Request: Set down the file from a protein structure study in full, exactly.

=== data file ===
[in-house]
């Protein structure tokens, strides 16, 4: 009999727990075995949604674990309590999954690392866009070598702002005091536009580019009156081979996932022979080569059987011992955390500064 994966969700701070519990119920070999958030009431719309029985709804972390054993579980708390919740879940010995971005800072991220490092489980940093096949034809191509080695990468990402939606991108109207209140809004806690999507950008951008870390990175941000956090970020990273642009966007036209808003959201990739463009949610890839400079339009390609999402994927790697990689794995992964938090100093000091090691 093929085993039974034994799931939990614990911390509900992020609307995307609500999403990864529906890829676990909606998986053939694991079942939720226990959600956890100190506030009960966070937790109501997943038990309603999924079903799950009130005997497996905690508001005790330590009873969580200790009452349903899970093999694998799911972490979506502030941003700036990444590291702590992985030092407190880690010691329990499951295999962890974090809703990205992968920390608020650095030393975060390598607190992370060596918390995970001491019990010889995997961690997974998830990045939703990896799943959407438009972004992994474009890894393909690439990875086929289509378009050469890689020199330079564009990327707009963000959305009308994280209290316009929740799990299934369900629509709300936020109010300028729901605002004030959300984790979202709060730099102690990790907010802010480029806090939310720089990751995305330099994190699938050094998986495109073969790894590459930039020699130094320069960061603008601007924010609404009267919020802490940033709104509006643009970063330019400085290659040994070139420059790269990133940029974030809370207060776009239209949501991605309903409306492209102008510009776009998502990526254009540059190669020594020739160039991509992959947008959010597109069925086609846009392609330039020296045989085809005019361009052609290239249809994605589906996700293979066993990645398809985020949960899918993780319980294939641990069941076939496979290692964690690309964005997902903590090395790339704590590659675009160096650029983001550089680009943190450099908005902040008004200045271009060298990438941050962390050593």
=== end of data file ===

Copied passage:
[in-house]
């Protein structure tokens, strides 16, 4: 009999727990075995949604674990309590999954690392866009070598702002005091536009580019009156081979996932022979080569059987011992955390500064 994966969700701070519990119920070999958030009431719309029985709804972390054993579980708390919740879940010995971005800072991220490092489980940093096949034809191509080695990468990402939606991108109207209140809004806690999507950008951008870390990175941000956090970020990273642009966007036209808003959201990739463009949610890839400079339009390609999402994927790697990689794995992964938090100093000091090691 093929085993039974034994799931939990614990911390509900992020609307995307609500999403990864529906890829676990909606998986053939694991079942939720226990959600956890100190506030009960966070937790109501997943038990309603999924079903799950009130005997497996905690508001005790330590009873969580200790009452349903899970093999694998799911972490979506502030941003700036990444590291702590992985030092407190880690010691329990499951295999962890974090809703990205992968920390608020650095030393975060390598607190992370060596918390995970001491019990010889995997961690997974998830990045939703990896799943959407438009972004992994474009890894393909690439990875086929289509378009050469890689020199330079564009990327707009963000959305009308994280209290316009929740799990299934369900629509709300936020109010300028729901605002004030959300984790979202709060730099102690990790907010802010480029806090939310720089990751995305330099994190699938050094998986495109073969790894590459930039020699130094320069960061603008601007924010609404009267919020802490940033709104509006643009970063330019400085290659040994070139420059790269990133940029974030809370207060776009239209949501991605309903409306492209102008510009776009998502990526254009540059190669020594020739160039991509992959947008959010597109069925086609846009392609330039020296045989085809005019361009052609290239249809994605589906996700293979066993990645398809985020949960899918993780319980294939641990069941076939496979290692964690690309964005997902903590090395790339704590590659675009160096650029983001550089680009943190450099908005902040008004200045271009060298990438941050962390050593």